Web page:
NASA rocket suit will help swimmers set Olympic records

The swimmers who will be battling for gold at the Olympic Games in Paris later this month are betting on the latest trendy swimwear. They will be their secret weapon in the pool.

The competitors believe innovation can be decisive in a sport where medals are sometimes decided from just a finger's distance, although the evidence is not so sure.

Powered by technology inspired by space travel, Speedo has created a new version of its Fastskin LZR Racer suit, billed as the most water-repellent ever.

It is claimed to provide a feeling of 'weightlessness' and will be worn by top swimmers including Australia's Emma McKinnon, American Caleb Dressel and Britain's Adam Peattie, who are looking to shave every hundredth of a second off their times.

"It's my own little Speedo suit," said freestyle and butterfly ace Dressel, who won five gold medals at the Tokyo Olympics with an earlier version of the suit.

"I feel confident the suit will help me," he added.

McKinnon, who won seven medals, including four gold, at the 2021 Tokyo Olympics, called her new suit "faster than ever, like the water just gliding by."

The suits use coating technology that was originally used to protect satellites.

They are the latest development in a decades-long battle for supremacy in which other brands such as Arena, Mizuno and Jaked are trying to push the boundaries ever further.

"The biggest factor in swimming is drag, because it's in water, which is by far the main factor in reducing speed," Kevin Netto, an exercise specialist at the Curtin School of Health Care in Perth, told AFP.

"So anything that will change the drag forces is worth its weight in gold."

Over the years, swimwear has gone through flannel, rayon, cotton, silk, latex, nylon and lycra.

Now, the World Aquatics Organization is requiring that they be made of permeable materials after Speedo's controversial all-over swimsuit used at the 2008 Beijing Olympics was branded "technological doping."

Seamless and partially polyurethane, it was developed with NASA's help to aid buoyancy and support muscles by significantly reducing drag and facilitating faster, longer swims.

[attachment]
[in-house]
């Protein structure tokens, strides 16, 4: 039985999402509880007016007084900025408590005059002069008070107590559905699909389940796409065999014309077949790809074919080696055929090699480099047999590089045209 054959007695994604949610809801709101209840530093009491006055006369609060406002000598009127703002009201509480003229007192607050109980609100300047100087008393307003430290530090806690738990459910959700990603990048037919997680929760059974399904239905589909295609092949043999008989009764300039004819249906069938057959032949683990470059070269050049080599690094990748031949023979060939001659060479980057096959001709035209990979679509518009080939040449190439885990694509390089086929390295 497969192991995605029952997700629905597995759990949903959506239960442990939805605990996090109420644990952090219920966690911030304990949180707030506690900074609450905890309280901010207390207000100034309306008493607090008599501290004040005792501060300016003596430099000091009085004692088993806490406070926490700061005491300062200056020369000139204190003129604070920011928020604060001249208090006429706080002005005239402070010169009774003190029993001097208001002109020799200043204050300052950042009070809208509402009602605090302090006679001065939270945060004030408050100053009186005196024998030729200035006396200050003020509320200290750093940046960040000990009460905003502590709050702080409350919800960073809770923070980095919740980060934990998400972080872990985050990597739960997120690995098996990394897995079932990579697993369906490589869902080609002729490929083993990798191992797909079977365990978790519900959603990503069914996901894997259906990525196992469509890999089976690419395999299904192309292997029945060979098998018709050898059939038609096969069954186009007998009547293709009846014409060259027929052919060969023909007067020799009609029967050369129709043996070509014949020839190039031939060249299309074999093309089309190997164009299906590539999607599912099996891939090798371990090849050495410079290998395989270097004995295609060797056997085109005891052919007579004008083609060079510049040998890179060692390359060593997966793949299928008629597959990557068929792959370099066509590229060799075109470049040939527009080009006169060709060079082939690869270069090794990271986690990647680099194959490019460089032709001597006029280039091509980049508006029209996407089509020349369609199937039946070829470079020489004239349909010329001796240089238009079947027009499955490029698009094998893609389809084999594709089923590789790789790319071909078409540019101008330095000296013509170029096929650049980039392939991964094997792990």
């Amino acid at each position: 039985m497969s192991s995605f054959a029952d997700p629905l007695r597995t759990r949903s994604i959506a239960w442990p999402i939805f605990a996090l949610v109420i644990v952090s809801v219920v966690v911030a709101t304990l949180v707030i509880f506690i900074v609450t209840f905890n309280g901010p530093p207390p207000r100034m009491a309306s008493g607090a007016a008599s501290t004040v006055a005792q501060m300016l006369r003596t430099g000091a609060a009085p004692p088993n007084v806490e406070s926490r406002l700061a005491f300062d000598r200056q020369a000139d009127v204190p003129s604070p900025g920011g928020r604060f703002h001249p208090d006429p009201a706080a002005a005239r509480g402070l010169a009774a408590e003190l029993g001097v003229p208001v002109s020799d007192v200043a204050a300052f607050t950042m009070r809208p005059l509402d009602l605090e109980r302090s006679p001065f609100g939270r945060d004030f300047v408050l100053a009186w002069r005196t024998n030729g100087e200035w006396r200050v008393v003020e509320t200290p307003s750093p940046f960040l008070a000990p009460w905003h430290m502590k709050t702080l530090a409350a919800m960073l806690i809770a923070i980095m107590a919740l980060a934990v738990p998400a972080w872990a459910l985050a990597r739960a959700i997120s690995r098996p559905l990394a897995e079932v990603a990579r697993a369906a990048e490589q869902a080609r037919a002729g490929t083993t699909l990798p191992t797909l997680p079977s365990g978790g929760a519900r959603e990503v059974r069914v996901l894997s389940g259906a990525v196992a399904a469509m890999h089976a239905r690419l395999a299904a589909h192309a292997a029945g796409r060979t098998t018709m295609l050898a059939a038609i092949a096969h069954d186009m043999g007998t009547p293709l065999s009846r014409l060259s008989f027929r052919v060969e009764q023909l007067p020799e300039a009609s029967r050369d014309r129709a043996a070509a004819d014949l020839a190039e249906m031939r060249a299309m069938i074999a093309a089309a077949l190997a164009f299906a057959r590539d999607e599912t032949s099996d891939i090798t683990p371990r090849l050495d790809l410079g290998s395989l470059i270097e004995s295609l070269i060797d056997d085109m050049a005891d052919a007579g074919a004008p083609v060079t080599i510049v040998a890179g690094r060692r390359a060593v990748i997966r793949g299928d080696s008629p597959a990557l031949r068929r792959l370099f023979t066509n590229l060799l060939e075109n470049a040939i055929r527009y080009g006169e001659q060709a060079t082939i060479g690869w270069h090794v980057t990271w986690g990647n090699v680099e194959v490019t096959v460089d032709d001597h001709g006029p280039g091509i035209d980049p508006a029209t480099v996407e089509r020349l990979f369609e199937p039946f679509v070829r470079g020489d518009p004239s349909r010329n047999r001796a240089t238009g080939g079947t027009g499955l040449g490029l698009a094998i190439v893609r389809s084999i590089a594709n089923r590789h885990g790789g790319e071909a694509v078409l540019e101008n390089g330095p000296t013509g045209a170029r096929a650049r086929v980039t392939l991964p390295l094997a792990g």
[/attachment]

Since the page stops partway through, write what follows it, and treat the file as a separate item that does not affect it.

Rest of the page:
The model contributed to multiple world records at the Games in China.

More sophisticated models followed, including Arena's partially polyurethane and fully polyurethane suits and the Jaked 01, which scored another record at the 2009 World Championships.

The World Aquatics Federation, then known as FINA, banned the polymer-based suits from 2010 after growing criticism that they offered unacceptable performance-enhancing properties.

Full-body suits have also been banned. They can now only be worn from knee to navel for men and from knee to shoulder for women.

Reducing surface drag from water remains a key task of current suits, compressing the body to aid streamlining.

"If they provide some kind of compression, you won't have any fluctuating mass in the water. Basically it keeps the human form very, very streamlined, you don't get any more oscillation or wave drag," Neto said.

But for all that, the impact of suits on performance remains inconclusive, despite a plethora of research, with advances in diet and training increasingly contributing to swimmers getting faster.

In 2019, the European University of Madrid examined 43 studies on the topic and concluded that there was no clear consensus.

"Controversy exists as there are those who fervently believe that these swimsuits have had some beneficial impact on performance in general," the report said.

"However, the lack of evidence to clarify these opinions casts doubt on any consensus among researchers, despite the passage of years."

It's not just swimwear that has seen dramatic technological advances.

Cutting-edge goggles can now provide real-time information while you swim by tracking a host of indicators that appear inside the goggles, even though they are not allowed at the Olympics. | BGNES